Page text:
In recent days, Conté has further tightened his grip on the country. He refuses to receive delegates from neighboring West African states who seek to facilitate peace talks between the government and strike leaders. In the last week, he has shut down all private radio stations after one called for his removal from power. He regularly disrupts service of the state-run telephone company in order to prevent citizens from organizing against him. Two days ago, he handed out promotions to everyone currently enrolled in the army (turning all privates into corporals, all captains into majors, and so on), regardless of merit, as a means of increasing pay and ensuring loyalty within the ranks.

This new found level in carnage and bloodshed in a country I just recently knew as easy-going and peaceful is hard to fathom. When I was a volunteer, Guineans constantly amazed me for their tolerance for living conditions most would find impossible. My friends got by somehow, always peaceful and almost always friendly--with a healthy amount of what-can-you-do complaining, of course. This has changed in less than a year and now I'm hearing from these same people that the deaths of their countrymen in recent days will not be forgotten and that they, too, will fight to bring an end to Conté's reign. I want to emphasize what a remarkable transformation it is to hear this new resolve in the voices and actions of ordinary people. Perhaps it is the natural, though long-overdue reaction, of a people who've been pushed to the brink.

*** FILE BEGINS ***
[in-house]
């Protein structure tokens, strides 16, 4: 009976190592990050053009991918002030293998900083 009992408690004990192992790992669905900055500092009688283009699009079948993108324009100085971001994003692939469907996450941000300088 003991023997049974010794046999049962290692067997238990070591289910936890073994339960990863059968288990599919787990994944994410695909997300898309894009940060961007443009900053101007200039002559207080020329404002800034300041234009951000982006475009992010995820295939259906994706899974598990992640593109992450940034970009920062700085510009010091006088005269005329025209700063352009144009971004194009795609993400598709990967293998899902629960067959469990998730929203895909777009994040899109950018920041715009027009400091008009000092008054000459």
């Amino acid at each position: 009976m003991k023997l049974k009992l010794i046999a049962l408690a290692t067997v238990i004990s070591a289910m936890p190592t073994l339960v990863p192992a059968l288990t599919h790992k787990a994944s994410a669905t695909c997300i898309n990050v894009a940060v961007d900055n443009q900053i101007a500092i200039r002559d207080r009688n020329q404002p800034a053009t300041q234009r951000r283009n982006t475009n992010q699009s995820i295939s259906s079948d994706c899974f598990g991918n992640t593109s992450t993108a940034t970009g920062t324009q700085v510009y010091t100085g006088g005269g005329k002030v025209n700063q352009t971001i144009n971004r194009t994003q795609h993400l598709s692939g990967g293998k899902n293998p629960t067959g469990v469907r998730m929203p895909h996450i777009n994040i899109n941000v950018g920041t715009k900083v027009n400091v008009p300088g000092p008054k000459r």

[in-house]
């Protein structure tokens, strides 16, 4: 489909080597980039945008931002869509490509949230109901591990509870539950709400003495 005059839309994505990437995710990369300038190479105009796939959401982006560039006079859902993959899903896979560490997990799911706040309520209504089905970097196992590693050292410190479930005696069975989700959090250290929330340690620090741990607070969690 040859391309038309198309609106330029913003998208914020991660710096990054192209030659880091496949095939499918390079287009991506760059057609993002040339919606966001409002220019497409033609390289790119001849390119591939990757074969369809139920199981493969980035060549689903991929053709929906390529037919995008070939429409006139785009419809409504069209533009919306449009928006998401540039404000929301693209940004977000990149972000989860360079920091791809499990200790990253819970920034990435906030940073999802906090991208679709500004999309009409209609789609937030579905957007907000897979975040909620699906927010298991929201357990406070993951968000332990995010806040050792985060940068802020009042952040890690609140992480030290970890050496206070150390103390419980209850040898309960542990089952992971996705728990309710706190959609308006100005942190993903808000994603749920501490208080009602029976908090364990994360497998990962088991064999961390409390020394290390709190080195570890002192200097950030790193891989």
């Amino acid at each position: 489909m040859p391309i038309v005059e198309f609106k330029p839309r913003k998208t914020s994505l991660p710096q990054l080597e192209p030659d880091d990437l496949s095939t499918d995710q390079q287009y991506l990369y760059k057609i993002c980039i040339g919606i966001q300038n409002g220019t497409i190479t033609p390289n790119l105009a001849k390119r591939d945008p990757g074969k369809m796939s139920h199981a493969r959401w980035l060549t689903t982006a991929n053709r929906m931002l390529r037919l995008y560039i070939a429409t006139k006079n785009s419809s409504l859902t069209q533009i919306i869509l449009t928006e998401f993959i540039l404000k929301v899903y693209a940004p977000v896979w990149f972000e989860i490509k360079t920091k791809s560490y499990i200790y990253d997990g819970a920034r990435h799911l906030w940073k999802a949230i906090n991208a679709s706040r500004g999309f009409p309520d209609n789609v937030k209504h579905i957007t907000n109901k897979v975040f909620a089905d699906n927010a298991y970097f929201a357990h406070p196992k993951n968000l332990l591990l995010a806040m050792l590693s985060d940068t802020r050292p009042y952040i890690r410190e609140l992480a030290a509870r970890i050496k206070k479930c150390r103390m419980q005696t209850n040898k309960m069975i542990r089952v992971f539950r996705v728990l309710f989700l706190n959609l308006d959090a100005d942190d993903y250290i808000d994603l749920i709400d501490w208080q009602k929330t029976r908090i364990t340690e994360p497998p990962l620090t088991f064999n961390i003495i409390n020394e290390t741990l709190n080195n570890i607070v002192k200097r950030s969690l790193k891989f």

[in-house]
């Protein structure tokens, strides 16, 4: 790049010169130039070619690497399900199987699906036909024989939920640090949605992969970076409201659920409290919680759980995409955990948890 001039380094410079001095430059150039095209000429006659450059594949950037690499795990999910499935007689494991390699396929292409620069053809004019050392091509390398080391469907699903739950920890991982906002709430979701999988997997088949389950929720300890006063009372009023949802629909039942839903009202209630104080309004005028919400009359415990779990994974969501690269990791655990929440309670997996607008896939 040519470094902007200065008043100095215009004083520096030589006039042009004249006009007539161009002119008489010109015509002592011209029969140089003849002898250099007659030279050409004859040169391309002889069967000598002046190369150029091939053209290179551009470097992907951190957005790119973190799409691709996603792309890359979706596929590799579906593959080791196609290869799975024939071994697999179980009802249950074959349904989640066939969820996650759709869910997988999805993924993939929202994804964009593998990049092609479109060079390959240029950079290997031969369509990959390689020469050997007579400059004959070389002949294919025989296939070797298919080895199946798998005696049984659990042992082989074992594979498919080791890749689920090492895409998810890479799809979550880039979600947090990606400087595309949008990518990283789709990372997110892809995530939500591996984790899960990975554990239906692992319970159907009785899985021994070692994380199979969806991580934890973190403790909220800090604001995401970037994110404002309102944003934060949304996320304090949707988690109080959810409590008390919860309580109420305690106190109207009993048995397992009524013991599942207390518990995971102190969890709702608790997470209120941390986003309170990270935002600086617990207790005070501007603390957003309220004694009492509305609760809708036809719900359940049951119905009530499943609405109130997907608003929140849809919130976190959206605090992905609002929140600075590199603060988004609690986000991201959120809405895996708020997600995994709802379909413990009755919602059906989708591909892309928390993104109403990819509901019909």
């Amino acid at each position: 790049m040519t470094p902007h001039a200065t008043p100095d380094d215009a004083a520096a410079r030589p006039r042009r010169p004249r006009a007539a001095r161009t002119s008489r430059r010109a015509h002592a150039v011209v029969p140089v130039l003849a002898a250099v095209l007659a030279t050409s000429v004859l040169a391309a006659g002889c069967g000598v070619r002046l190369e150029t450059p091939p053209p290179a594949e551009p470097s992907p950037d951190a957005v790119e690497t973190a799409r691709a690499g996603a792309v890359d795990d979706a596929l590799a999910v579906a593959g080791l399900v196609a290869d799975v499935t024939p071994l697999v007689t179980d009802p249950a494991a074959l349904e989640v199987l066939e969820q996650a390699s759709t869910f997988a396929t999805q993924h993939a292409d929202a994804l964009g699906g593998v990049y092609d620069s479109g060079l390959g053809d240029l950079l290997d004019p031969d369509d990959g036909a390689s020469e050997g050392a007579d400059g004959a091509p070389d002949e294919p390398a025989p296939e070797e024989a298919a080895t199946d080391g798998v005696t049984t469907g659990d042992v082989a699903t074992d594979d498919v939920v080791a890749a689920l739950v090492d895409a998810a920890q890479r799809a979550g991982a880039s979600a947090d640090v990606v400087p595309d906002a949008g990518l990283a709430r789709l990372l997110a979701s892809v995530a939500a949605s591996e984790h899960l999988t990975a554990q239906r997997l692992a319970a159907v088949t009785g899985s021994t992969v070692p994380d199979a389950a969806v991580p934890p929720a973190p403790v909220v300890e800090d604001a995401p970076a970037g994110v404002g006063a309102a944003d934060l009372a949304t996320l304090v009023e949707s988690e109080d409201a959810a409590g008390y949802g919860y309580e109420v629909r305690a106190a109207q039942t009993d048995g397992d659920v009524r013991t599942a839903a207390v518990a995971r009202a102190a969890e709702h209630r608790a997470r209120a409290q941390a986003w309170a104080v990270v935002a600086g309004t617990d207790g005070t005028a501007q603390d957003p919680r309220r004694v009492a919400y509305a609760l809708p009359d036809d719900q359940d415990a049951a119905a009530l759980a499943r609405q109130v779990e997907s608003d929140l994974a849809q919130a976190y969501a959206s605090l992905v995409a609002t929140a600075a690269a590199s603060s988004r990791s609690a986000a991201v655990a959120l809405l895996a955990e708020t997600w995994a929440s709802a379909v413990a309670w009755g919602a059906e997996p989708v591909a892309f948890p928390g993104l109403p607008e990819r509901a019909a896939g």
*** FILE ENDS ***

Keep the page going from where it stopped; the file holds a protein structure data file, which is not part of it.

Who will break first? I would optimistically assume the government, but given Conté's delusions (he's quoted as saying Guineans must to accept his rule as "the will of God"), I'm loathe to imagine how far he is willing to go to ensure the succession of his rule passes from father to son, and how many Guineans he's willing to take with him, in order to realize that nightmarish vision, as the country spirals into anarchy. We can only wait and watch.